1. Skai Moore | Linebacker | South Carolina | 6-2, 226
I’m a big fan of Moore as long as his medicals are all good. He missed all of 2016 with a herniated disc in his neck but rebounded to play all of 2017. He’s got really good range and agility against blockers. Moore is a tackling machine, averaging 98.7 in his final three seasons at South Carolina.
2. John Kelly | Running Back | Tennessee | 5-9, 205
Kelly’s got a great frame, as he’s compact and can stay low. Although only 205 pounds, he’s got the power to run up the middle and break tackles. He has great feet, which leads to him making defenders miss, plus he’s got the speed to break long runs. I think Kelly could wind up being one of the steals of the draft if he falls into the right situation.
3. Genard Avery | Linebacker | Memphis | 6-1, 255
Avery is already a beast who has room to grow into a stud linebacker at the NFL level. He’s got a high football I.Q. and always seems to diagnose what’s going on in front of him. He covers a lot of ground quickly, and he’s very strong. He’ll need to learn how to use more finesse when engaged with defenders, though, as trying to get off blocks with sheer strength won’t work in the NFL. Avery uses plenty of moves when rushing the passer as well, so if he can put some of those towards his play as an off-ball linebacker, he’ll make a huge impact on his NFL team.
4. Royce Freeman | Running Back | Oregon | 5-11, 234
Freeman would be a good complement to the speed and big-play ability of Marlon Mack. Freeman is more of a methodical, power runner. However, he has three-down ability. The Colts still have Robert Turbin around who can handle short-yardage and pass protection duties, but they could feel that there are upgrades in the draft. Freeman could be one, as he is a better runner, can catch the ball and has proven capable in pass pro.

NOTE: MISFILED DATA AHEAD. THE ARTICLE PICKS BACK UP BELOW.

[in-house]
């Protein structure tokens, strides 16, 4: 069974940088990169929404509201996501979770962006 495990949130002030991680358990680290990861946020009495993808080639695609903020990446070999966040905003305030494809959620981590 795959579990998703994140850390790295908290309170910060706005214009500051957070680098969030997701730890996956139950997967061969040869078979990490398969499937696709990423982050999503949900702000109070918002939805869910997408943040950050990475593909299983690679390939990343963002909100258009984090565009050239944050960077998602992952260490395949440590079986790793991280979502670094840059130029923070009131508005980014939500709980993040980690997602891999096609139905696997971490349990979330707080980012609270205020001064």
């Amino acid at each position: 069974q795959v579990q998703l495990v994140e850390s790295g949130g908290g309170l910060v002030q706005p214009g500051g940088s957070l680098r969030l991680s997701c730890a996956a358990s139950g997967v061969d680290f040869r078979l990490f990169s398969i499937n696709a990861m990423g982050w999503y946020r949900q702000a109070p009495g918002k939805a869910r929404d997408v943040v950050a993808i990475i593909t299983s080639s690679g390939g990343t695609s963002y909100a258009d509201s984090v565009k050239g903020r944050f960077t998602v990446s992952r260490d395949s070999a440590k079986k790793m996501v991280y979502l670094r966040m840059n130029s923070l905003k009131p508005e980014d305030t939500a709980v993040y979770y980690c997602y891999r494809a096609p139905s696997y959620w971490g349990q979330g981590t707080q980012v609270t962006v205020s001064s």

5. Holton Hill | Cornerback | Texas | 6-2, 196
The first thing that jumps out about Hill is his length. He’s almost 6-2 and has 32” arms. He has nice speed and movement skills to where he could become a smothering corner. Hill has some reported maturity issues and was suspended to end the 2017 season, so that could pose an issue in the Colts drafting him if Chris Ballard and Brian Decker don’t foresee him being a team player.
6. P.J. Hall | Defensive Tackle | Sam Houston State | 6-1, 310
Every year, there seems to be a couple of small-school interior defensive linemen that light up the pre-draft process. This year, Hall is one of them. At his pro day, his unofficial 40 was around 4.7, he had a 38” vertical and a 9’8” broad jump. Hall, like current Colts defensive lineman Margus Hunt, also has a knack for blocking kicks, as he posted a ridiculous 14 in college. On talent alone, Hall should go on Day 2, but his frame (short arms) and being from the FCS may slide him a little.
7. Tegray Scales | Linebacker | Indiana | 6-0, 230
I had hoped to like Scales more than I actually did when watching him, as many people see him as a Day 2 pick. However, I saw a very smart player who has some physical limitations he’ll have to work through. His read-and-react skills and the fact he keeps his eye on the ball in pursuit allows him to track plays down before they’ve developed much. Unfortunately, he gets swallowed up into the trenches or on blocks if he doesn’t get the initial advantage. If he can improve his play strength and technique in getting off blocks, he should be able to meet his potential as a starting NFL linebacker.
8. Brandon Parker | Offensive Tackle | North Carolina A&T | 6-7, 314